It’s a Joan Aiken novel – what did you expect?

Smile of the Stranger

Nowadays everyone is a reviewer, but are they all on the same page?

Joan Aiken was lucky enough to be regularly reviewed in newspapers and book supplements as her books came out, but she would have been astonished to see the numbers of readers who now like to post and share their thoughts on book sites like Goodreads, or leave reviews on Amazon, and the wild variety of tastes and opinions they  seem to offer on their reading of the same novel!

It has to be said that Joan Aiken loved a good plot, and often got completely carried away  finding herself with many too many loose ends to tie up, let alone characters to dispose of in various ghoulish or gruesome ways…  Romance, it has to be said,  was not her forte; she believed her writing for children should have a positive outcome, and have, if not a classically happy ending, then at least one that offered hope to young readers who had followed heart in mouth the adventures of her heroes and heroines.

But with her adult novels, whether Gothic period adventure or modern murder mystery, the outcome was never predictable…and there wasn’t always a romantic outcome for these adult heroes and heroines. As one reviewer pointed out, ‘With Joan Aiken a good death can count as a happy ending.’ Heroines were as likely to come to grief as find a man, but they would have a lot of useful experience along the way…

Much seems to depend on the expectation of the reader, and here, often the cover design or publisher’s blurb can do more harm than good. When Joan Aiken’s novels appeared in their garish 1970’s ‘airport’ paperback covers they often showed scenes wildly removed from their actual content – girls ran from castles in their nighties while brooding villains looked on, when the girl in the novel in question was in fact described as a duffel-coat and jeans wearing gap toothed urchin – a kind of grown up Dido Twite perhaps? These ‘Gothic Romance’ covers have now given rise to a whole genre in themselves, and have their own fascinating backstory!

But when novels are misrepresented in their presentation or description, then howls of rage and disappointment regularly pop up:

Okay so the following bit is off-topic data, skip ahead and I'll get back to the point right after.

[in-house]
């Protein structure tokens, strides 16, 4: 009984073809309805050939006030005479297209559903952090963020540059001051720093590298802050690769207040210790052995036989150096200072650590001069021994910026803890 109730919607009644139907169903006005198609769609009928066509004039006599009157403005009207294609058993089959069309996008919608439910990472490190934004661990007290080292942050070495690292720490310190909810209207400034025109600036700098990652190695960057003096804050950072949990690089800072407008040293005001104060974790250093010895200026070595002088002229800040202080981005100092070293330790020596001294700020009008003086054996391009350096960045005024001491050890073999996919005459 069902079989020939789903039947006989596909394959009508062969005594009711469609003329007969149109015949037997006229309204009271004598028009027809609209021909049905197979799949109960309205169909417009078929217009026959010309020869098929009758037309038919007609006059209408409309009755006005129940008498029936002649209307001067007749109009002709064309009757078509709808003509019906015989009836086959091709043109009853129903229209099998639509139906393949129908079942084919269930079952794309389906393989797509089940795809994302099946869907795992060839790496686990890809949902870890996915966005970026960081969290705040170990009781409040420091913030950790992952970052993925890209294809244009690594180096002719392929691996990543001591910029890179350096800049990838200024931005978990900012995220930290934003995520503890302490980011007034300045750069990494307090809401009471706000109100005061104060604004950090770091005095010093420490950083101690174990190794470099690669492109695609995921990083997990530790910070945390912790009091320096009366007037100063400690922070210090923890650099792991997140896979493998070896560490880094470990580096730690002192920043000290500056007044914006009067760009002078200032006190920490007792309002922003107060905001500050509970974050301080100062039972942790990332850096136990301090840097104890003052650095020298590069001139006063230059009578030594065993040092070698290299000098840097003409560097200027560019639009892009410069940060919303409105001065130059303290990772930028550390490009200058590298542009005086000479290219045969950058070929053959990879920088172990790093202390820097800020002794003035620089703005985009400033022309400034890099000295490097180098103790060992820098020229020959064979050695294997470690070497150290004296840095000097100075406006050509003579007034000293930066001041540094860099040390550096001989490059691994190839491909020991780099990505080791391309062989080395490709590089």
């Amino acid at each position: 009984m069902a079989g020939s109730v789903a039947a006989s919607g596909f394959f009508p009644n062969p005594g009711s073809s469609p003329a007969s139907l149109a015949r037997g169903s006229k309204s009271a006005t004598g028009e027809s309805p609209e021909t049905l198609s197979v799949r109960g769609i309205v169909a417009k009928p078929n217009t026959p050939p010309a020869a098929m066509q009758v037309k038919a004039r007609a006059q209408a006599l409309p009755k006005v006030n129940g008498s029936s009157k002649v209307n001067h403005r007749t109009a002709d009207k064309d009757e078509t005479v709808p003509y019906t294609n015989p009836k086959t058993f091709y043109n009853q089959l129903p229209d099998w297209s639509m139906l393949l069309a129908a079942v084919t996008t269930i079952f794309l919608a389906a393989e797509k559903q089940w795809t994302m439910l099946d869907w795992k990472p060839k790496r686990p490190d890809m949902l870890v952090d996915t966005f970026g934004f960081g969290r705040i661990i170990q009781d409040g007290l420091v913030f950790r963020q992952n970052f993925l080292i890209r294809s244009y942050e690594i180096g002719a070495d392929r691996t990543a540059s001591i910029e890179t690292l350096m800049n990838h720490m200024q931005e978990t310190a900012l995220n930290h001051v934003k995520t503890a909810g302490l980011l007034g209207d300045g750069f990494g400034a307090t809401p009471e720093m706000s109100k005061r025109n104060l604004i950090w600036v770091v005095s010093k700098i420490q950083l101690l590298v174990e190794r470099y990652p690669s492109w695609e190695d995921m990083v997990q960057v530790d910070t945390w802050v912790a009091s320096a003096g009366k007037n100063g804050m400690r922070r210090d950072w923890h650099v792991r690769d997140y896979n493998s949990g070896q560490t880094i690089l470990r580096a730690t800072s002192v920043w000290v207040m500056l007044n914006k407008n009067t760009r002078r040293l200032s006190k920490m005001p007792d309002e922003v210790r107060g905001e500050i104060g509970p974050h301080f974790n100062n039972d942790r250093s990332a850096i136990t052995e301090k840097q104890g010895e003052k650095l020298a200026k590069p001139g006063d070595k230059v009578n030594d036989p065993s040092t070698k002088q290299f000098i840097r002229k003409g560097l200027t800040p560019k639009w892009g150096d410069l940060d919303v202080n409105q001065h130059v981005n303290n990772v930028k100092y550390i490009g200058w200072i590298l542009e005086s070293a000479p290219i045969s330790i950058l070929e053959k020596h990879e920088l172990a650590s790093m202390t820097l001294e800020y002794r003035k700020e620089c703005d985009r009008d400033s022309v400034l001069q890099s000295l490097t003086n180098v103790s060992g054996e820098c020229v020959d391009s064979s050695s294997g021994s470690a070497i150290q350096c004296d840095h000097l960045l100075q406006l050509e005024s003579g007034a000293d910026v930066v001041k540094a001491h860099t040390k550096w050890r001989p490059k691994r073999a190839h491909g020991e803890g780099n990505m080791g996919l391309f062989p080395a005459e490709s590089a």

“It’s been marketed as a romance, which it isn’t. The “romance” in it is a one night stand followed by years of not communicating…”

Quite so, very sad.

But another reader of the same story finds that:

“Aiken’s gift was that she understood human nature, and here it is in all its glory, in this book. Every part of it. The relationships are real, and complicated, and untidy, like all relationships.”

Yet another finds:

“The characters were godless intellectuals trying to answer life’s great questions without the benefit of any useful tools.”

or alternatively that the novel offers:

“A psychological drama, love story, comedy, tragedy, cold war commentary, family drama, and is entirely brilliant and moving.”

So, Dear Reader, I share your rage and disappointment if you feel you were sold a pup, but if you want a thoughtful and slightly off beat view of the world, the benefit of Joan Aiken’s wide reading of all kinds of literary genres and wicked ear for dialogue, plus her generous dollops of years of interesting journeys and life experience, as opposed to a chocolate box full of make believe, then I would heartily recommend giving her a go.

But don’t blame her for the blurb, dip in – which you can now easily do online – and you might find that far from being: ‘a waste of time’  ‘with no shooting’ this one might turn out to be for you – ‘The loveliest book in the English Language!’

And I’ll give you a clue – it isn’t the one shown on the cover above…that one is wonderfully romantic!


Find some of Joan Aiken’s Period novels here

and intriguing ‘Modern’ mysteries here

Lots more coming to EBooks soon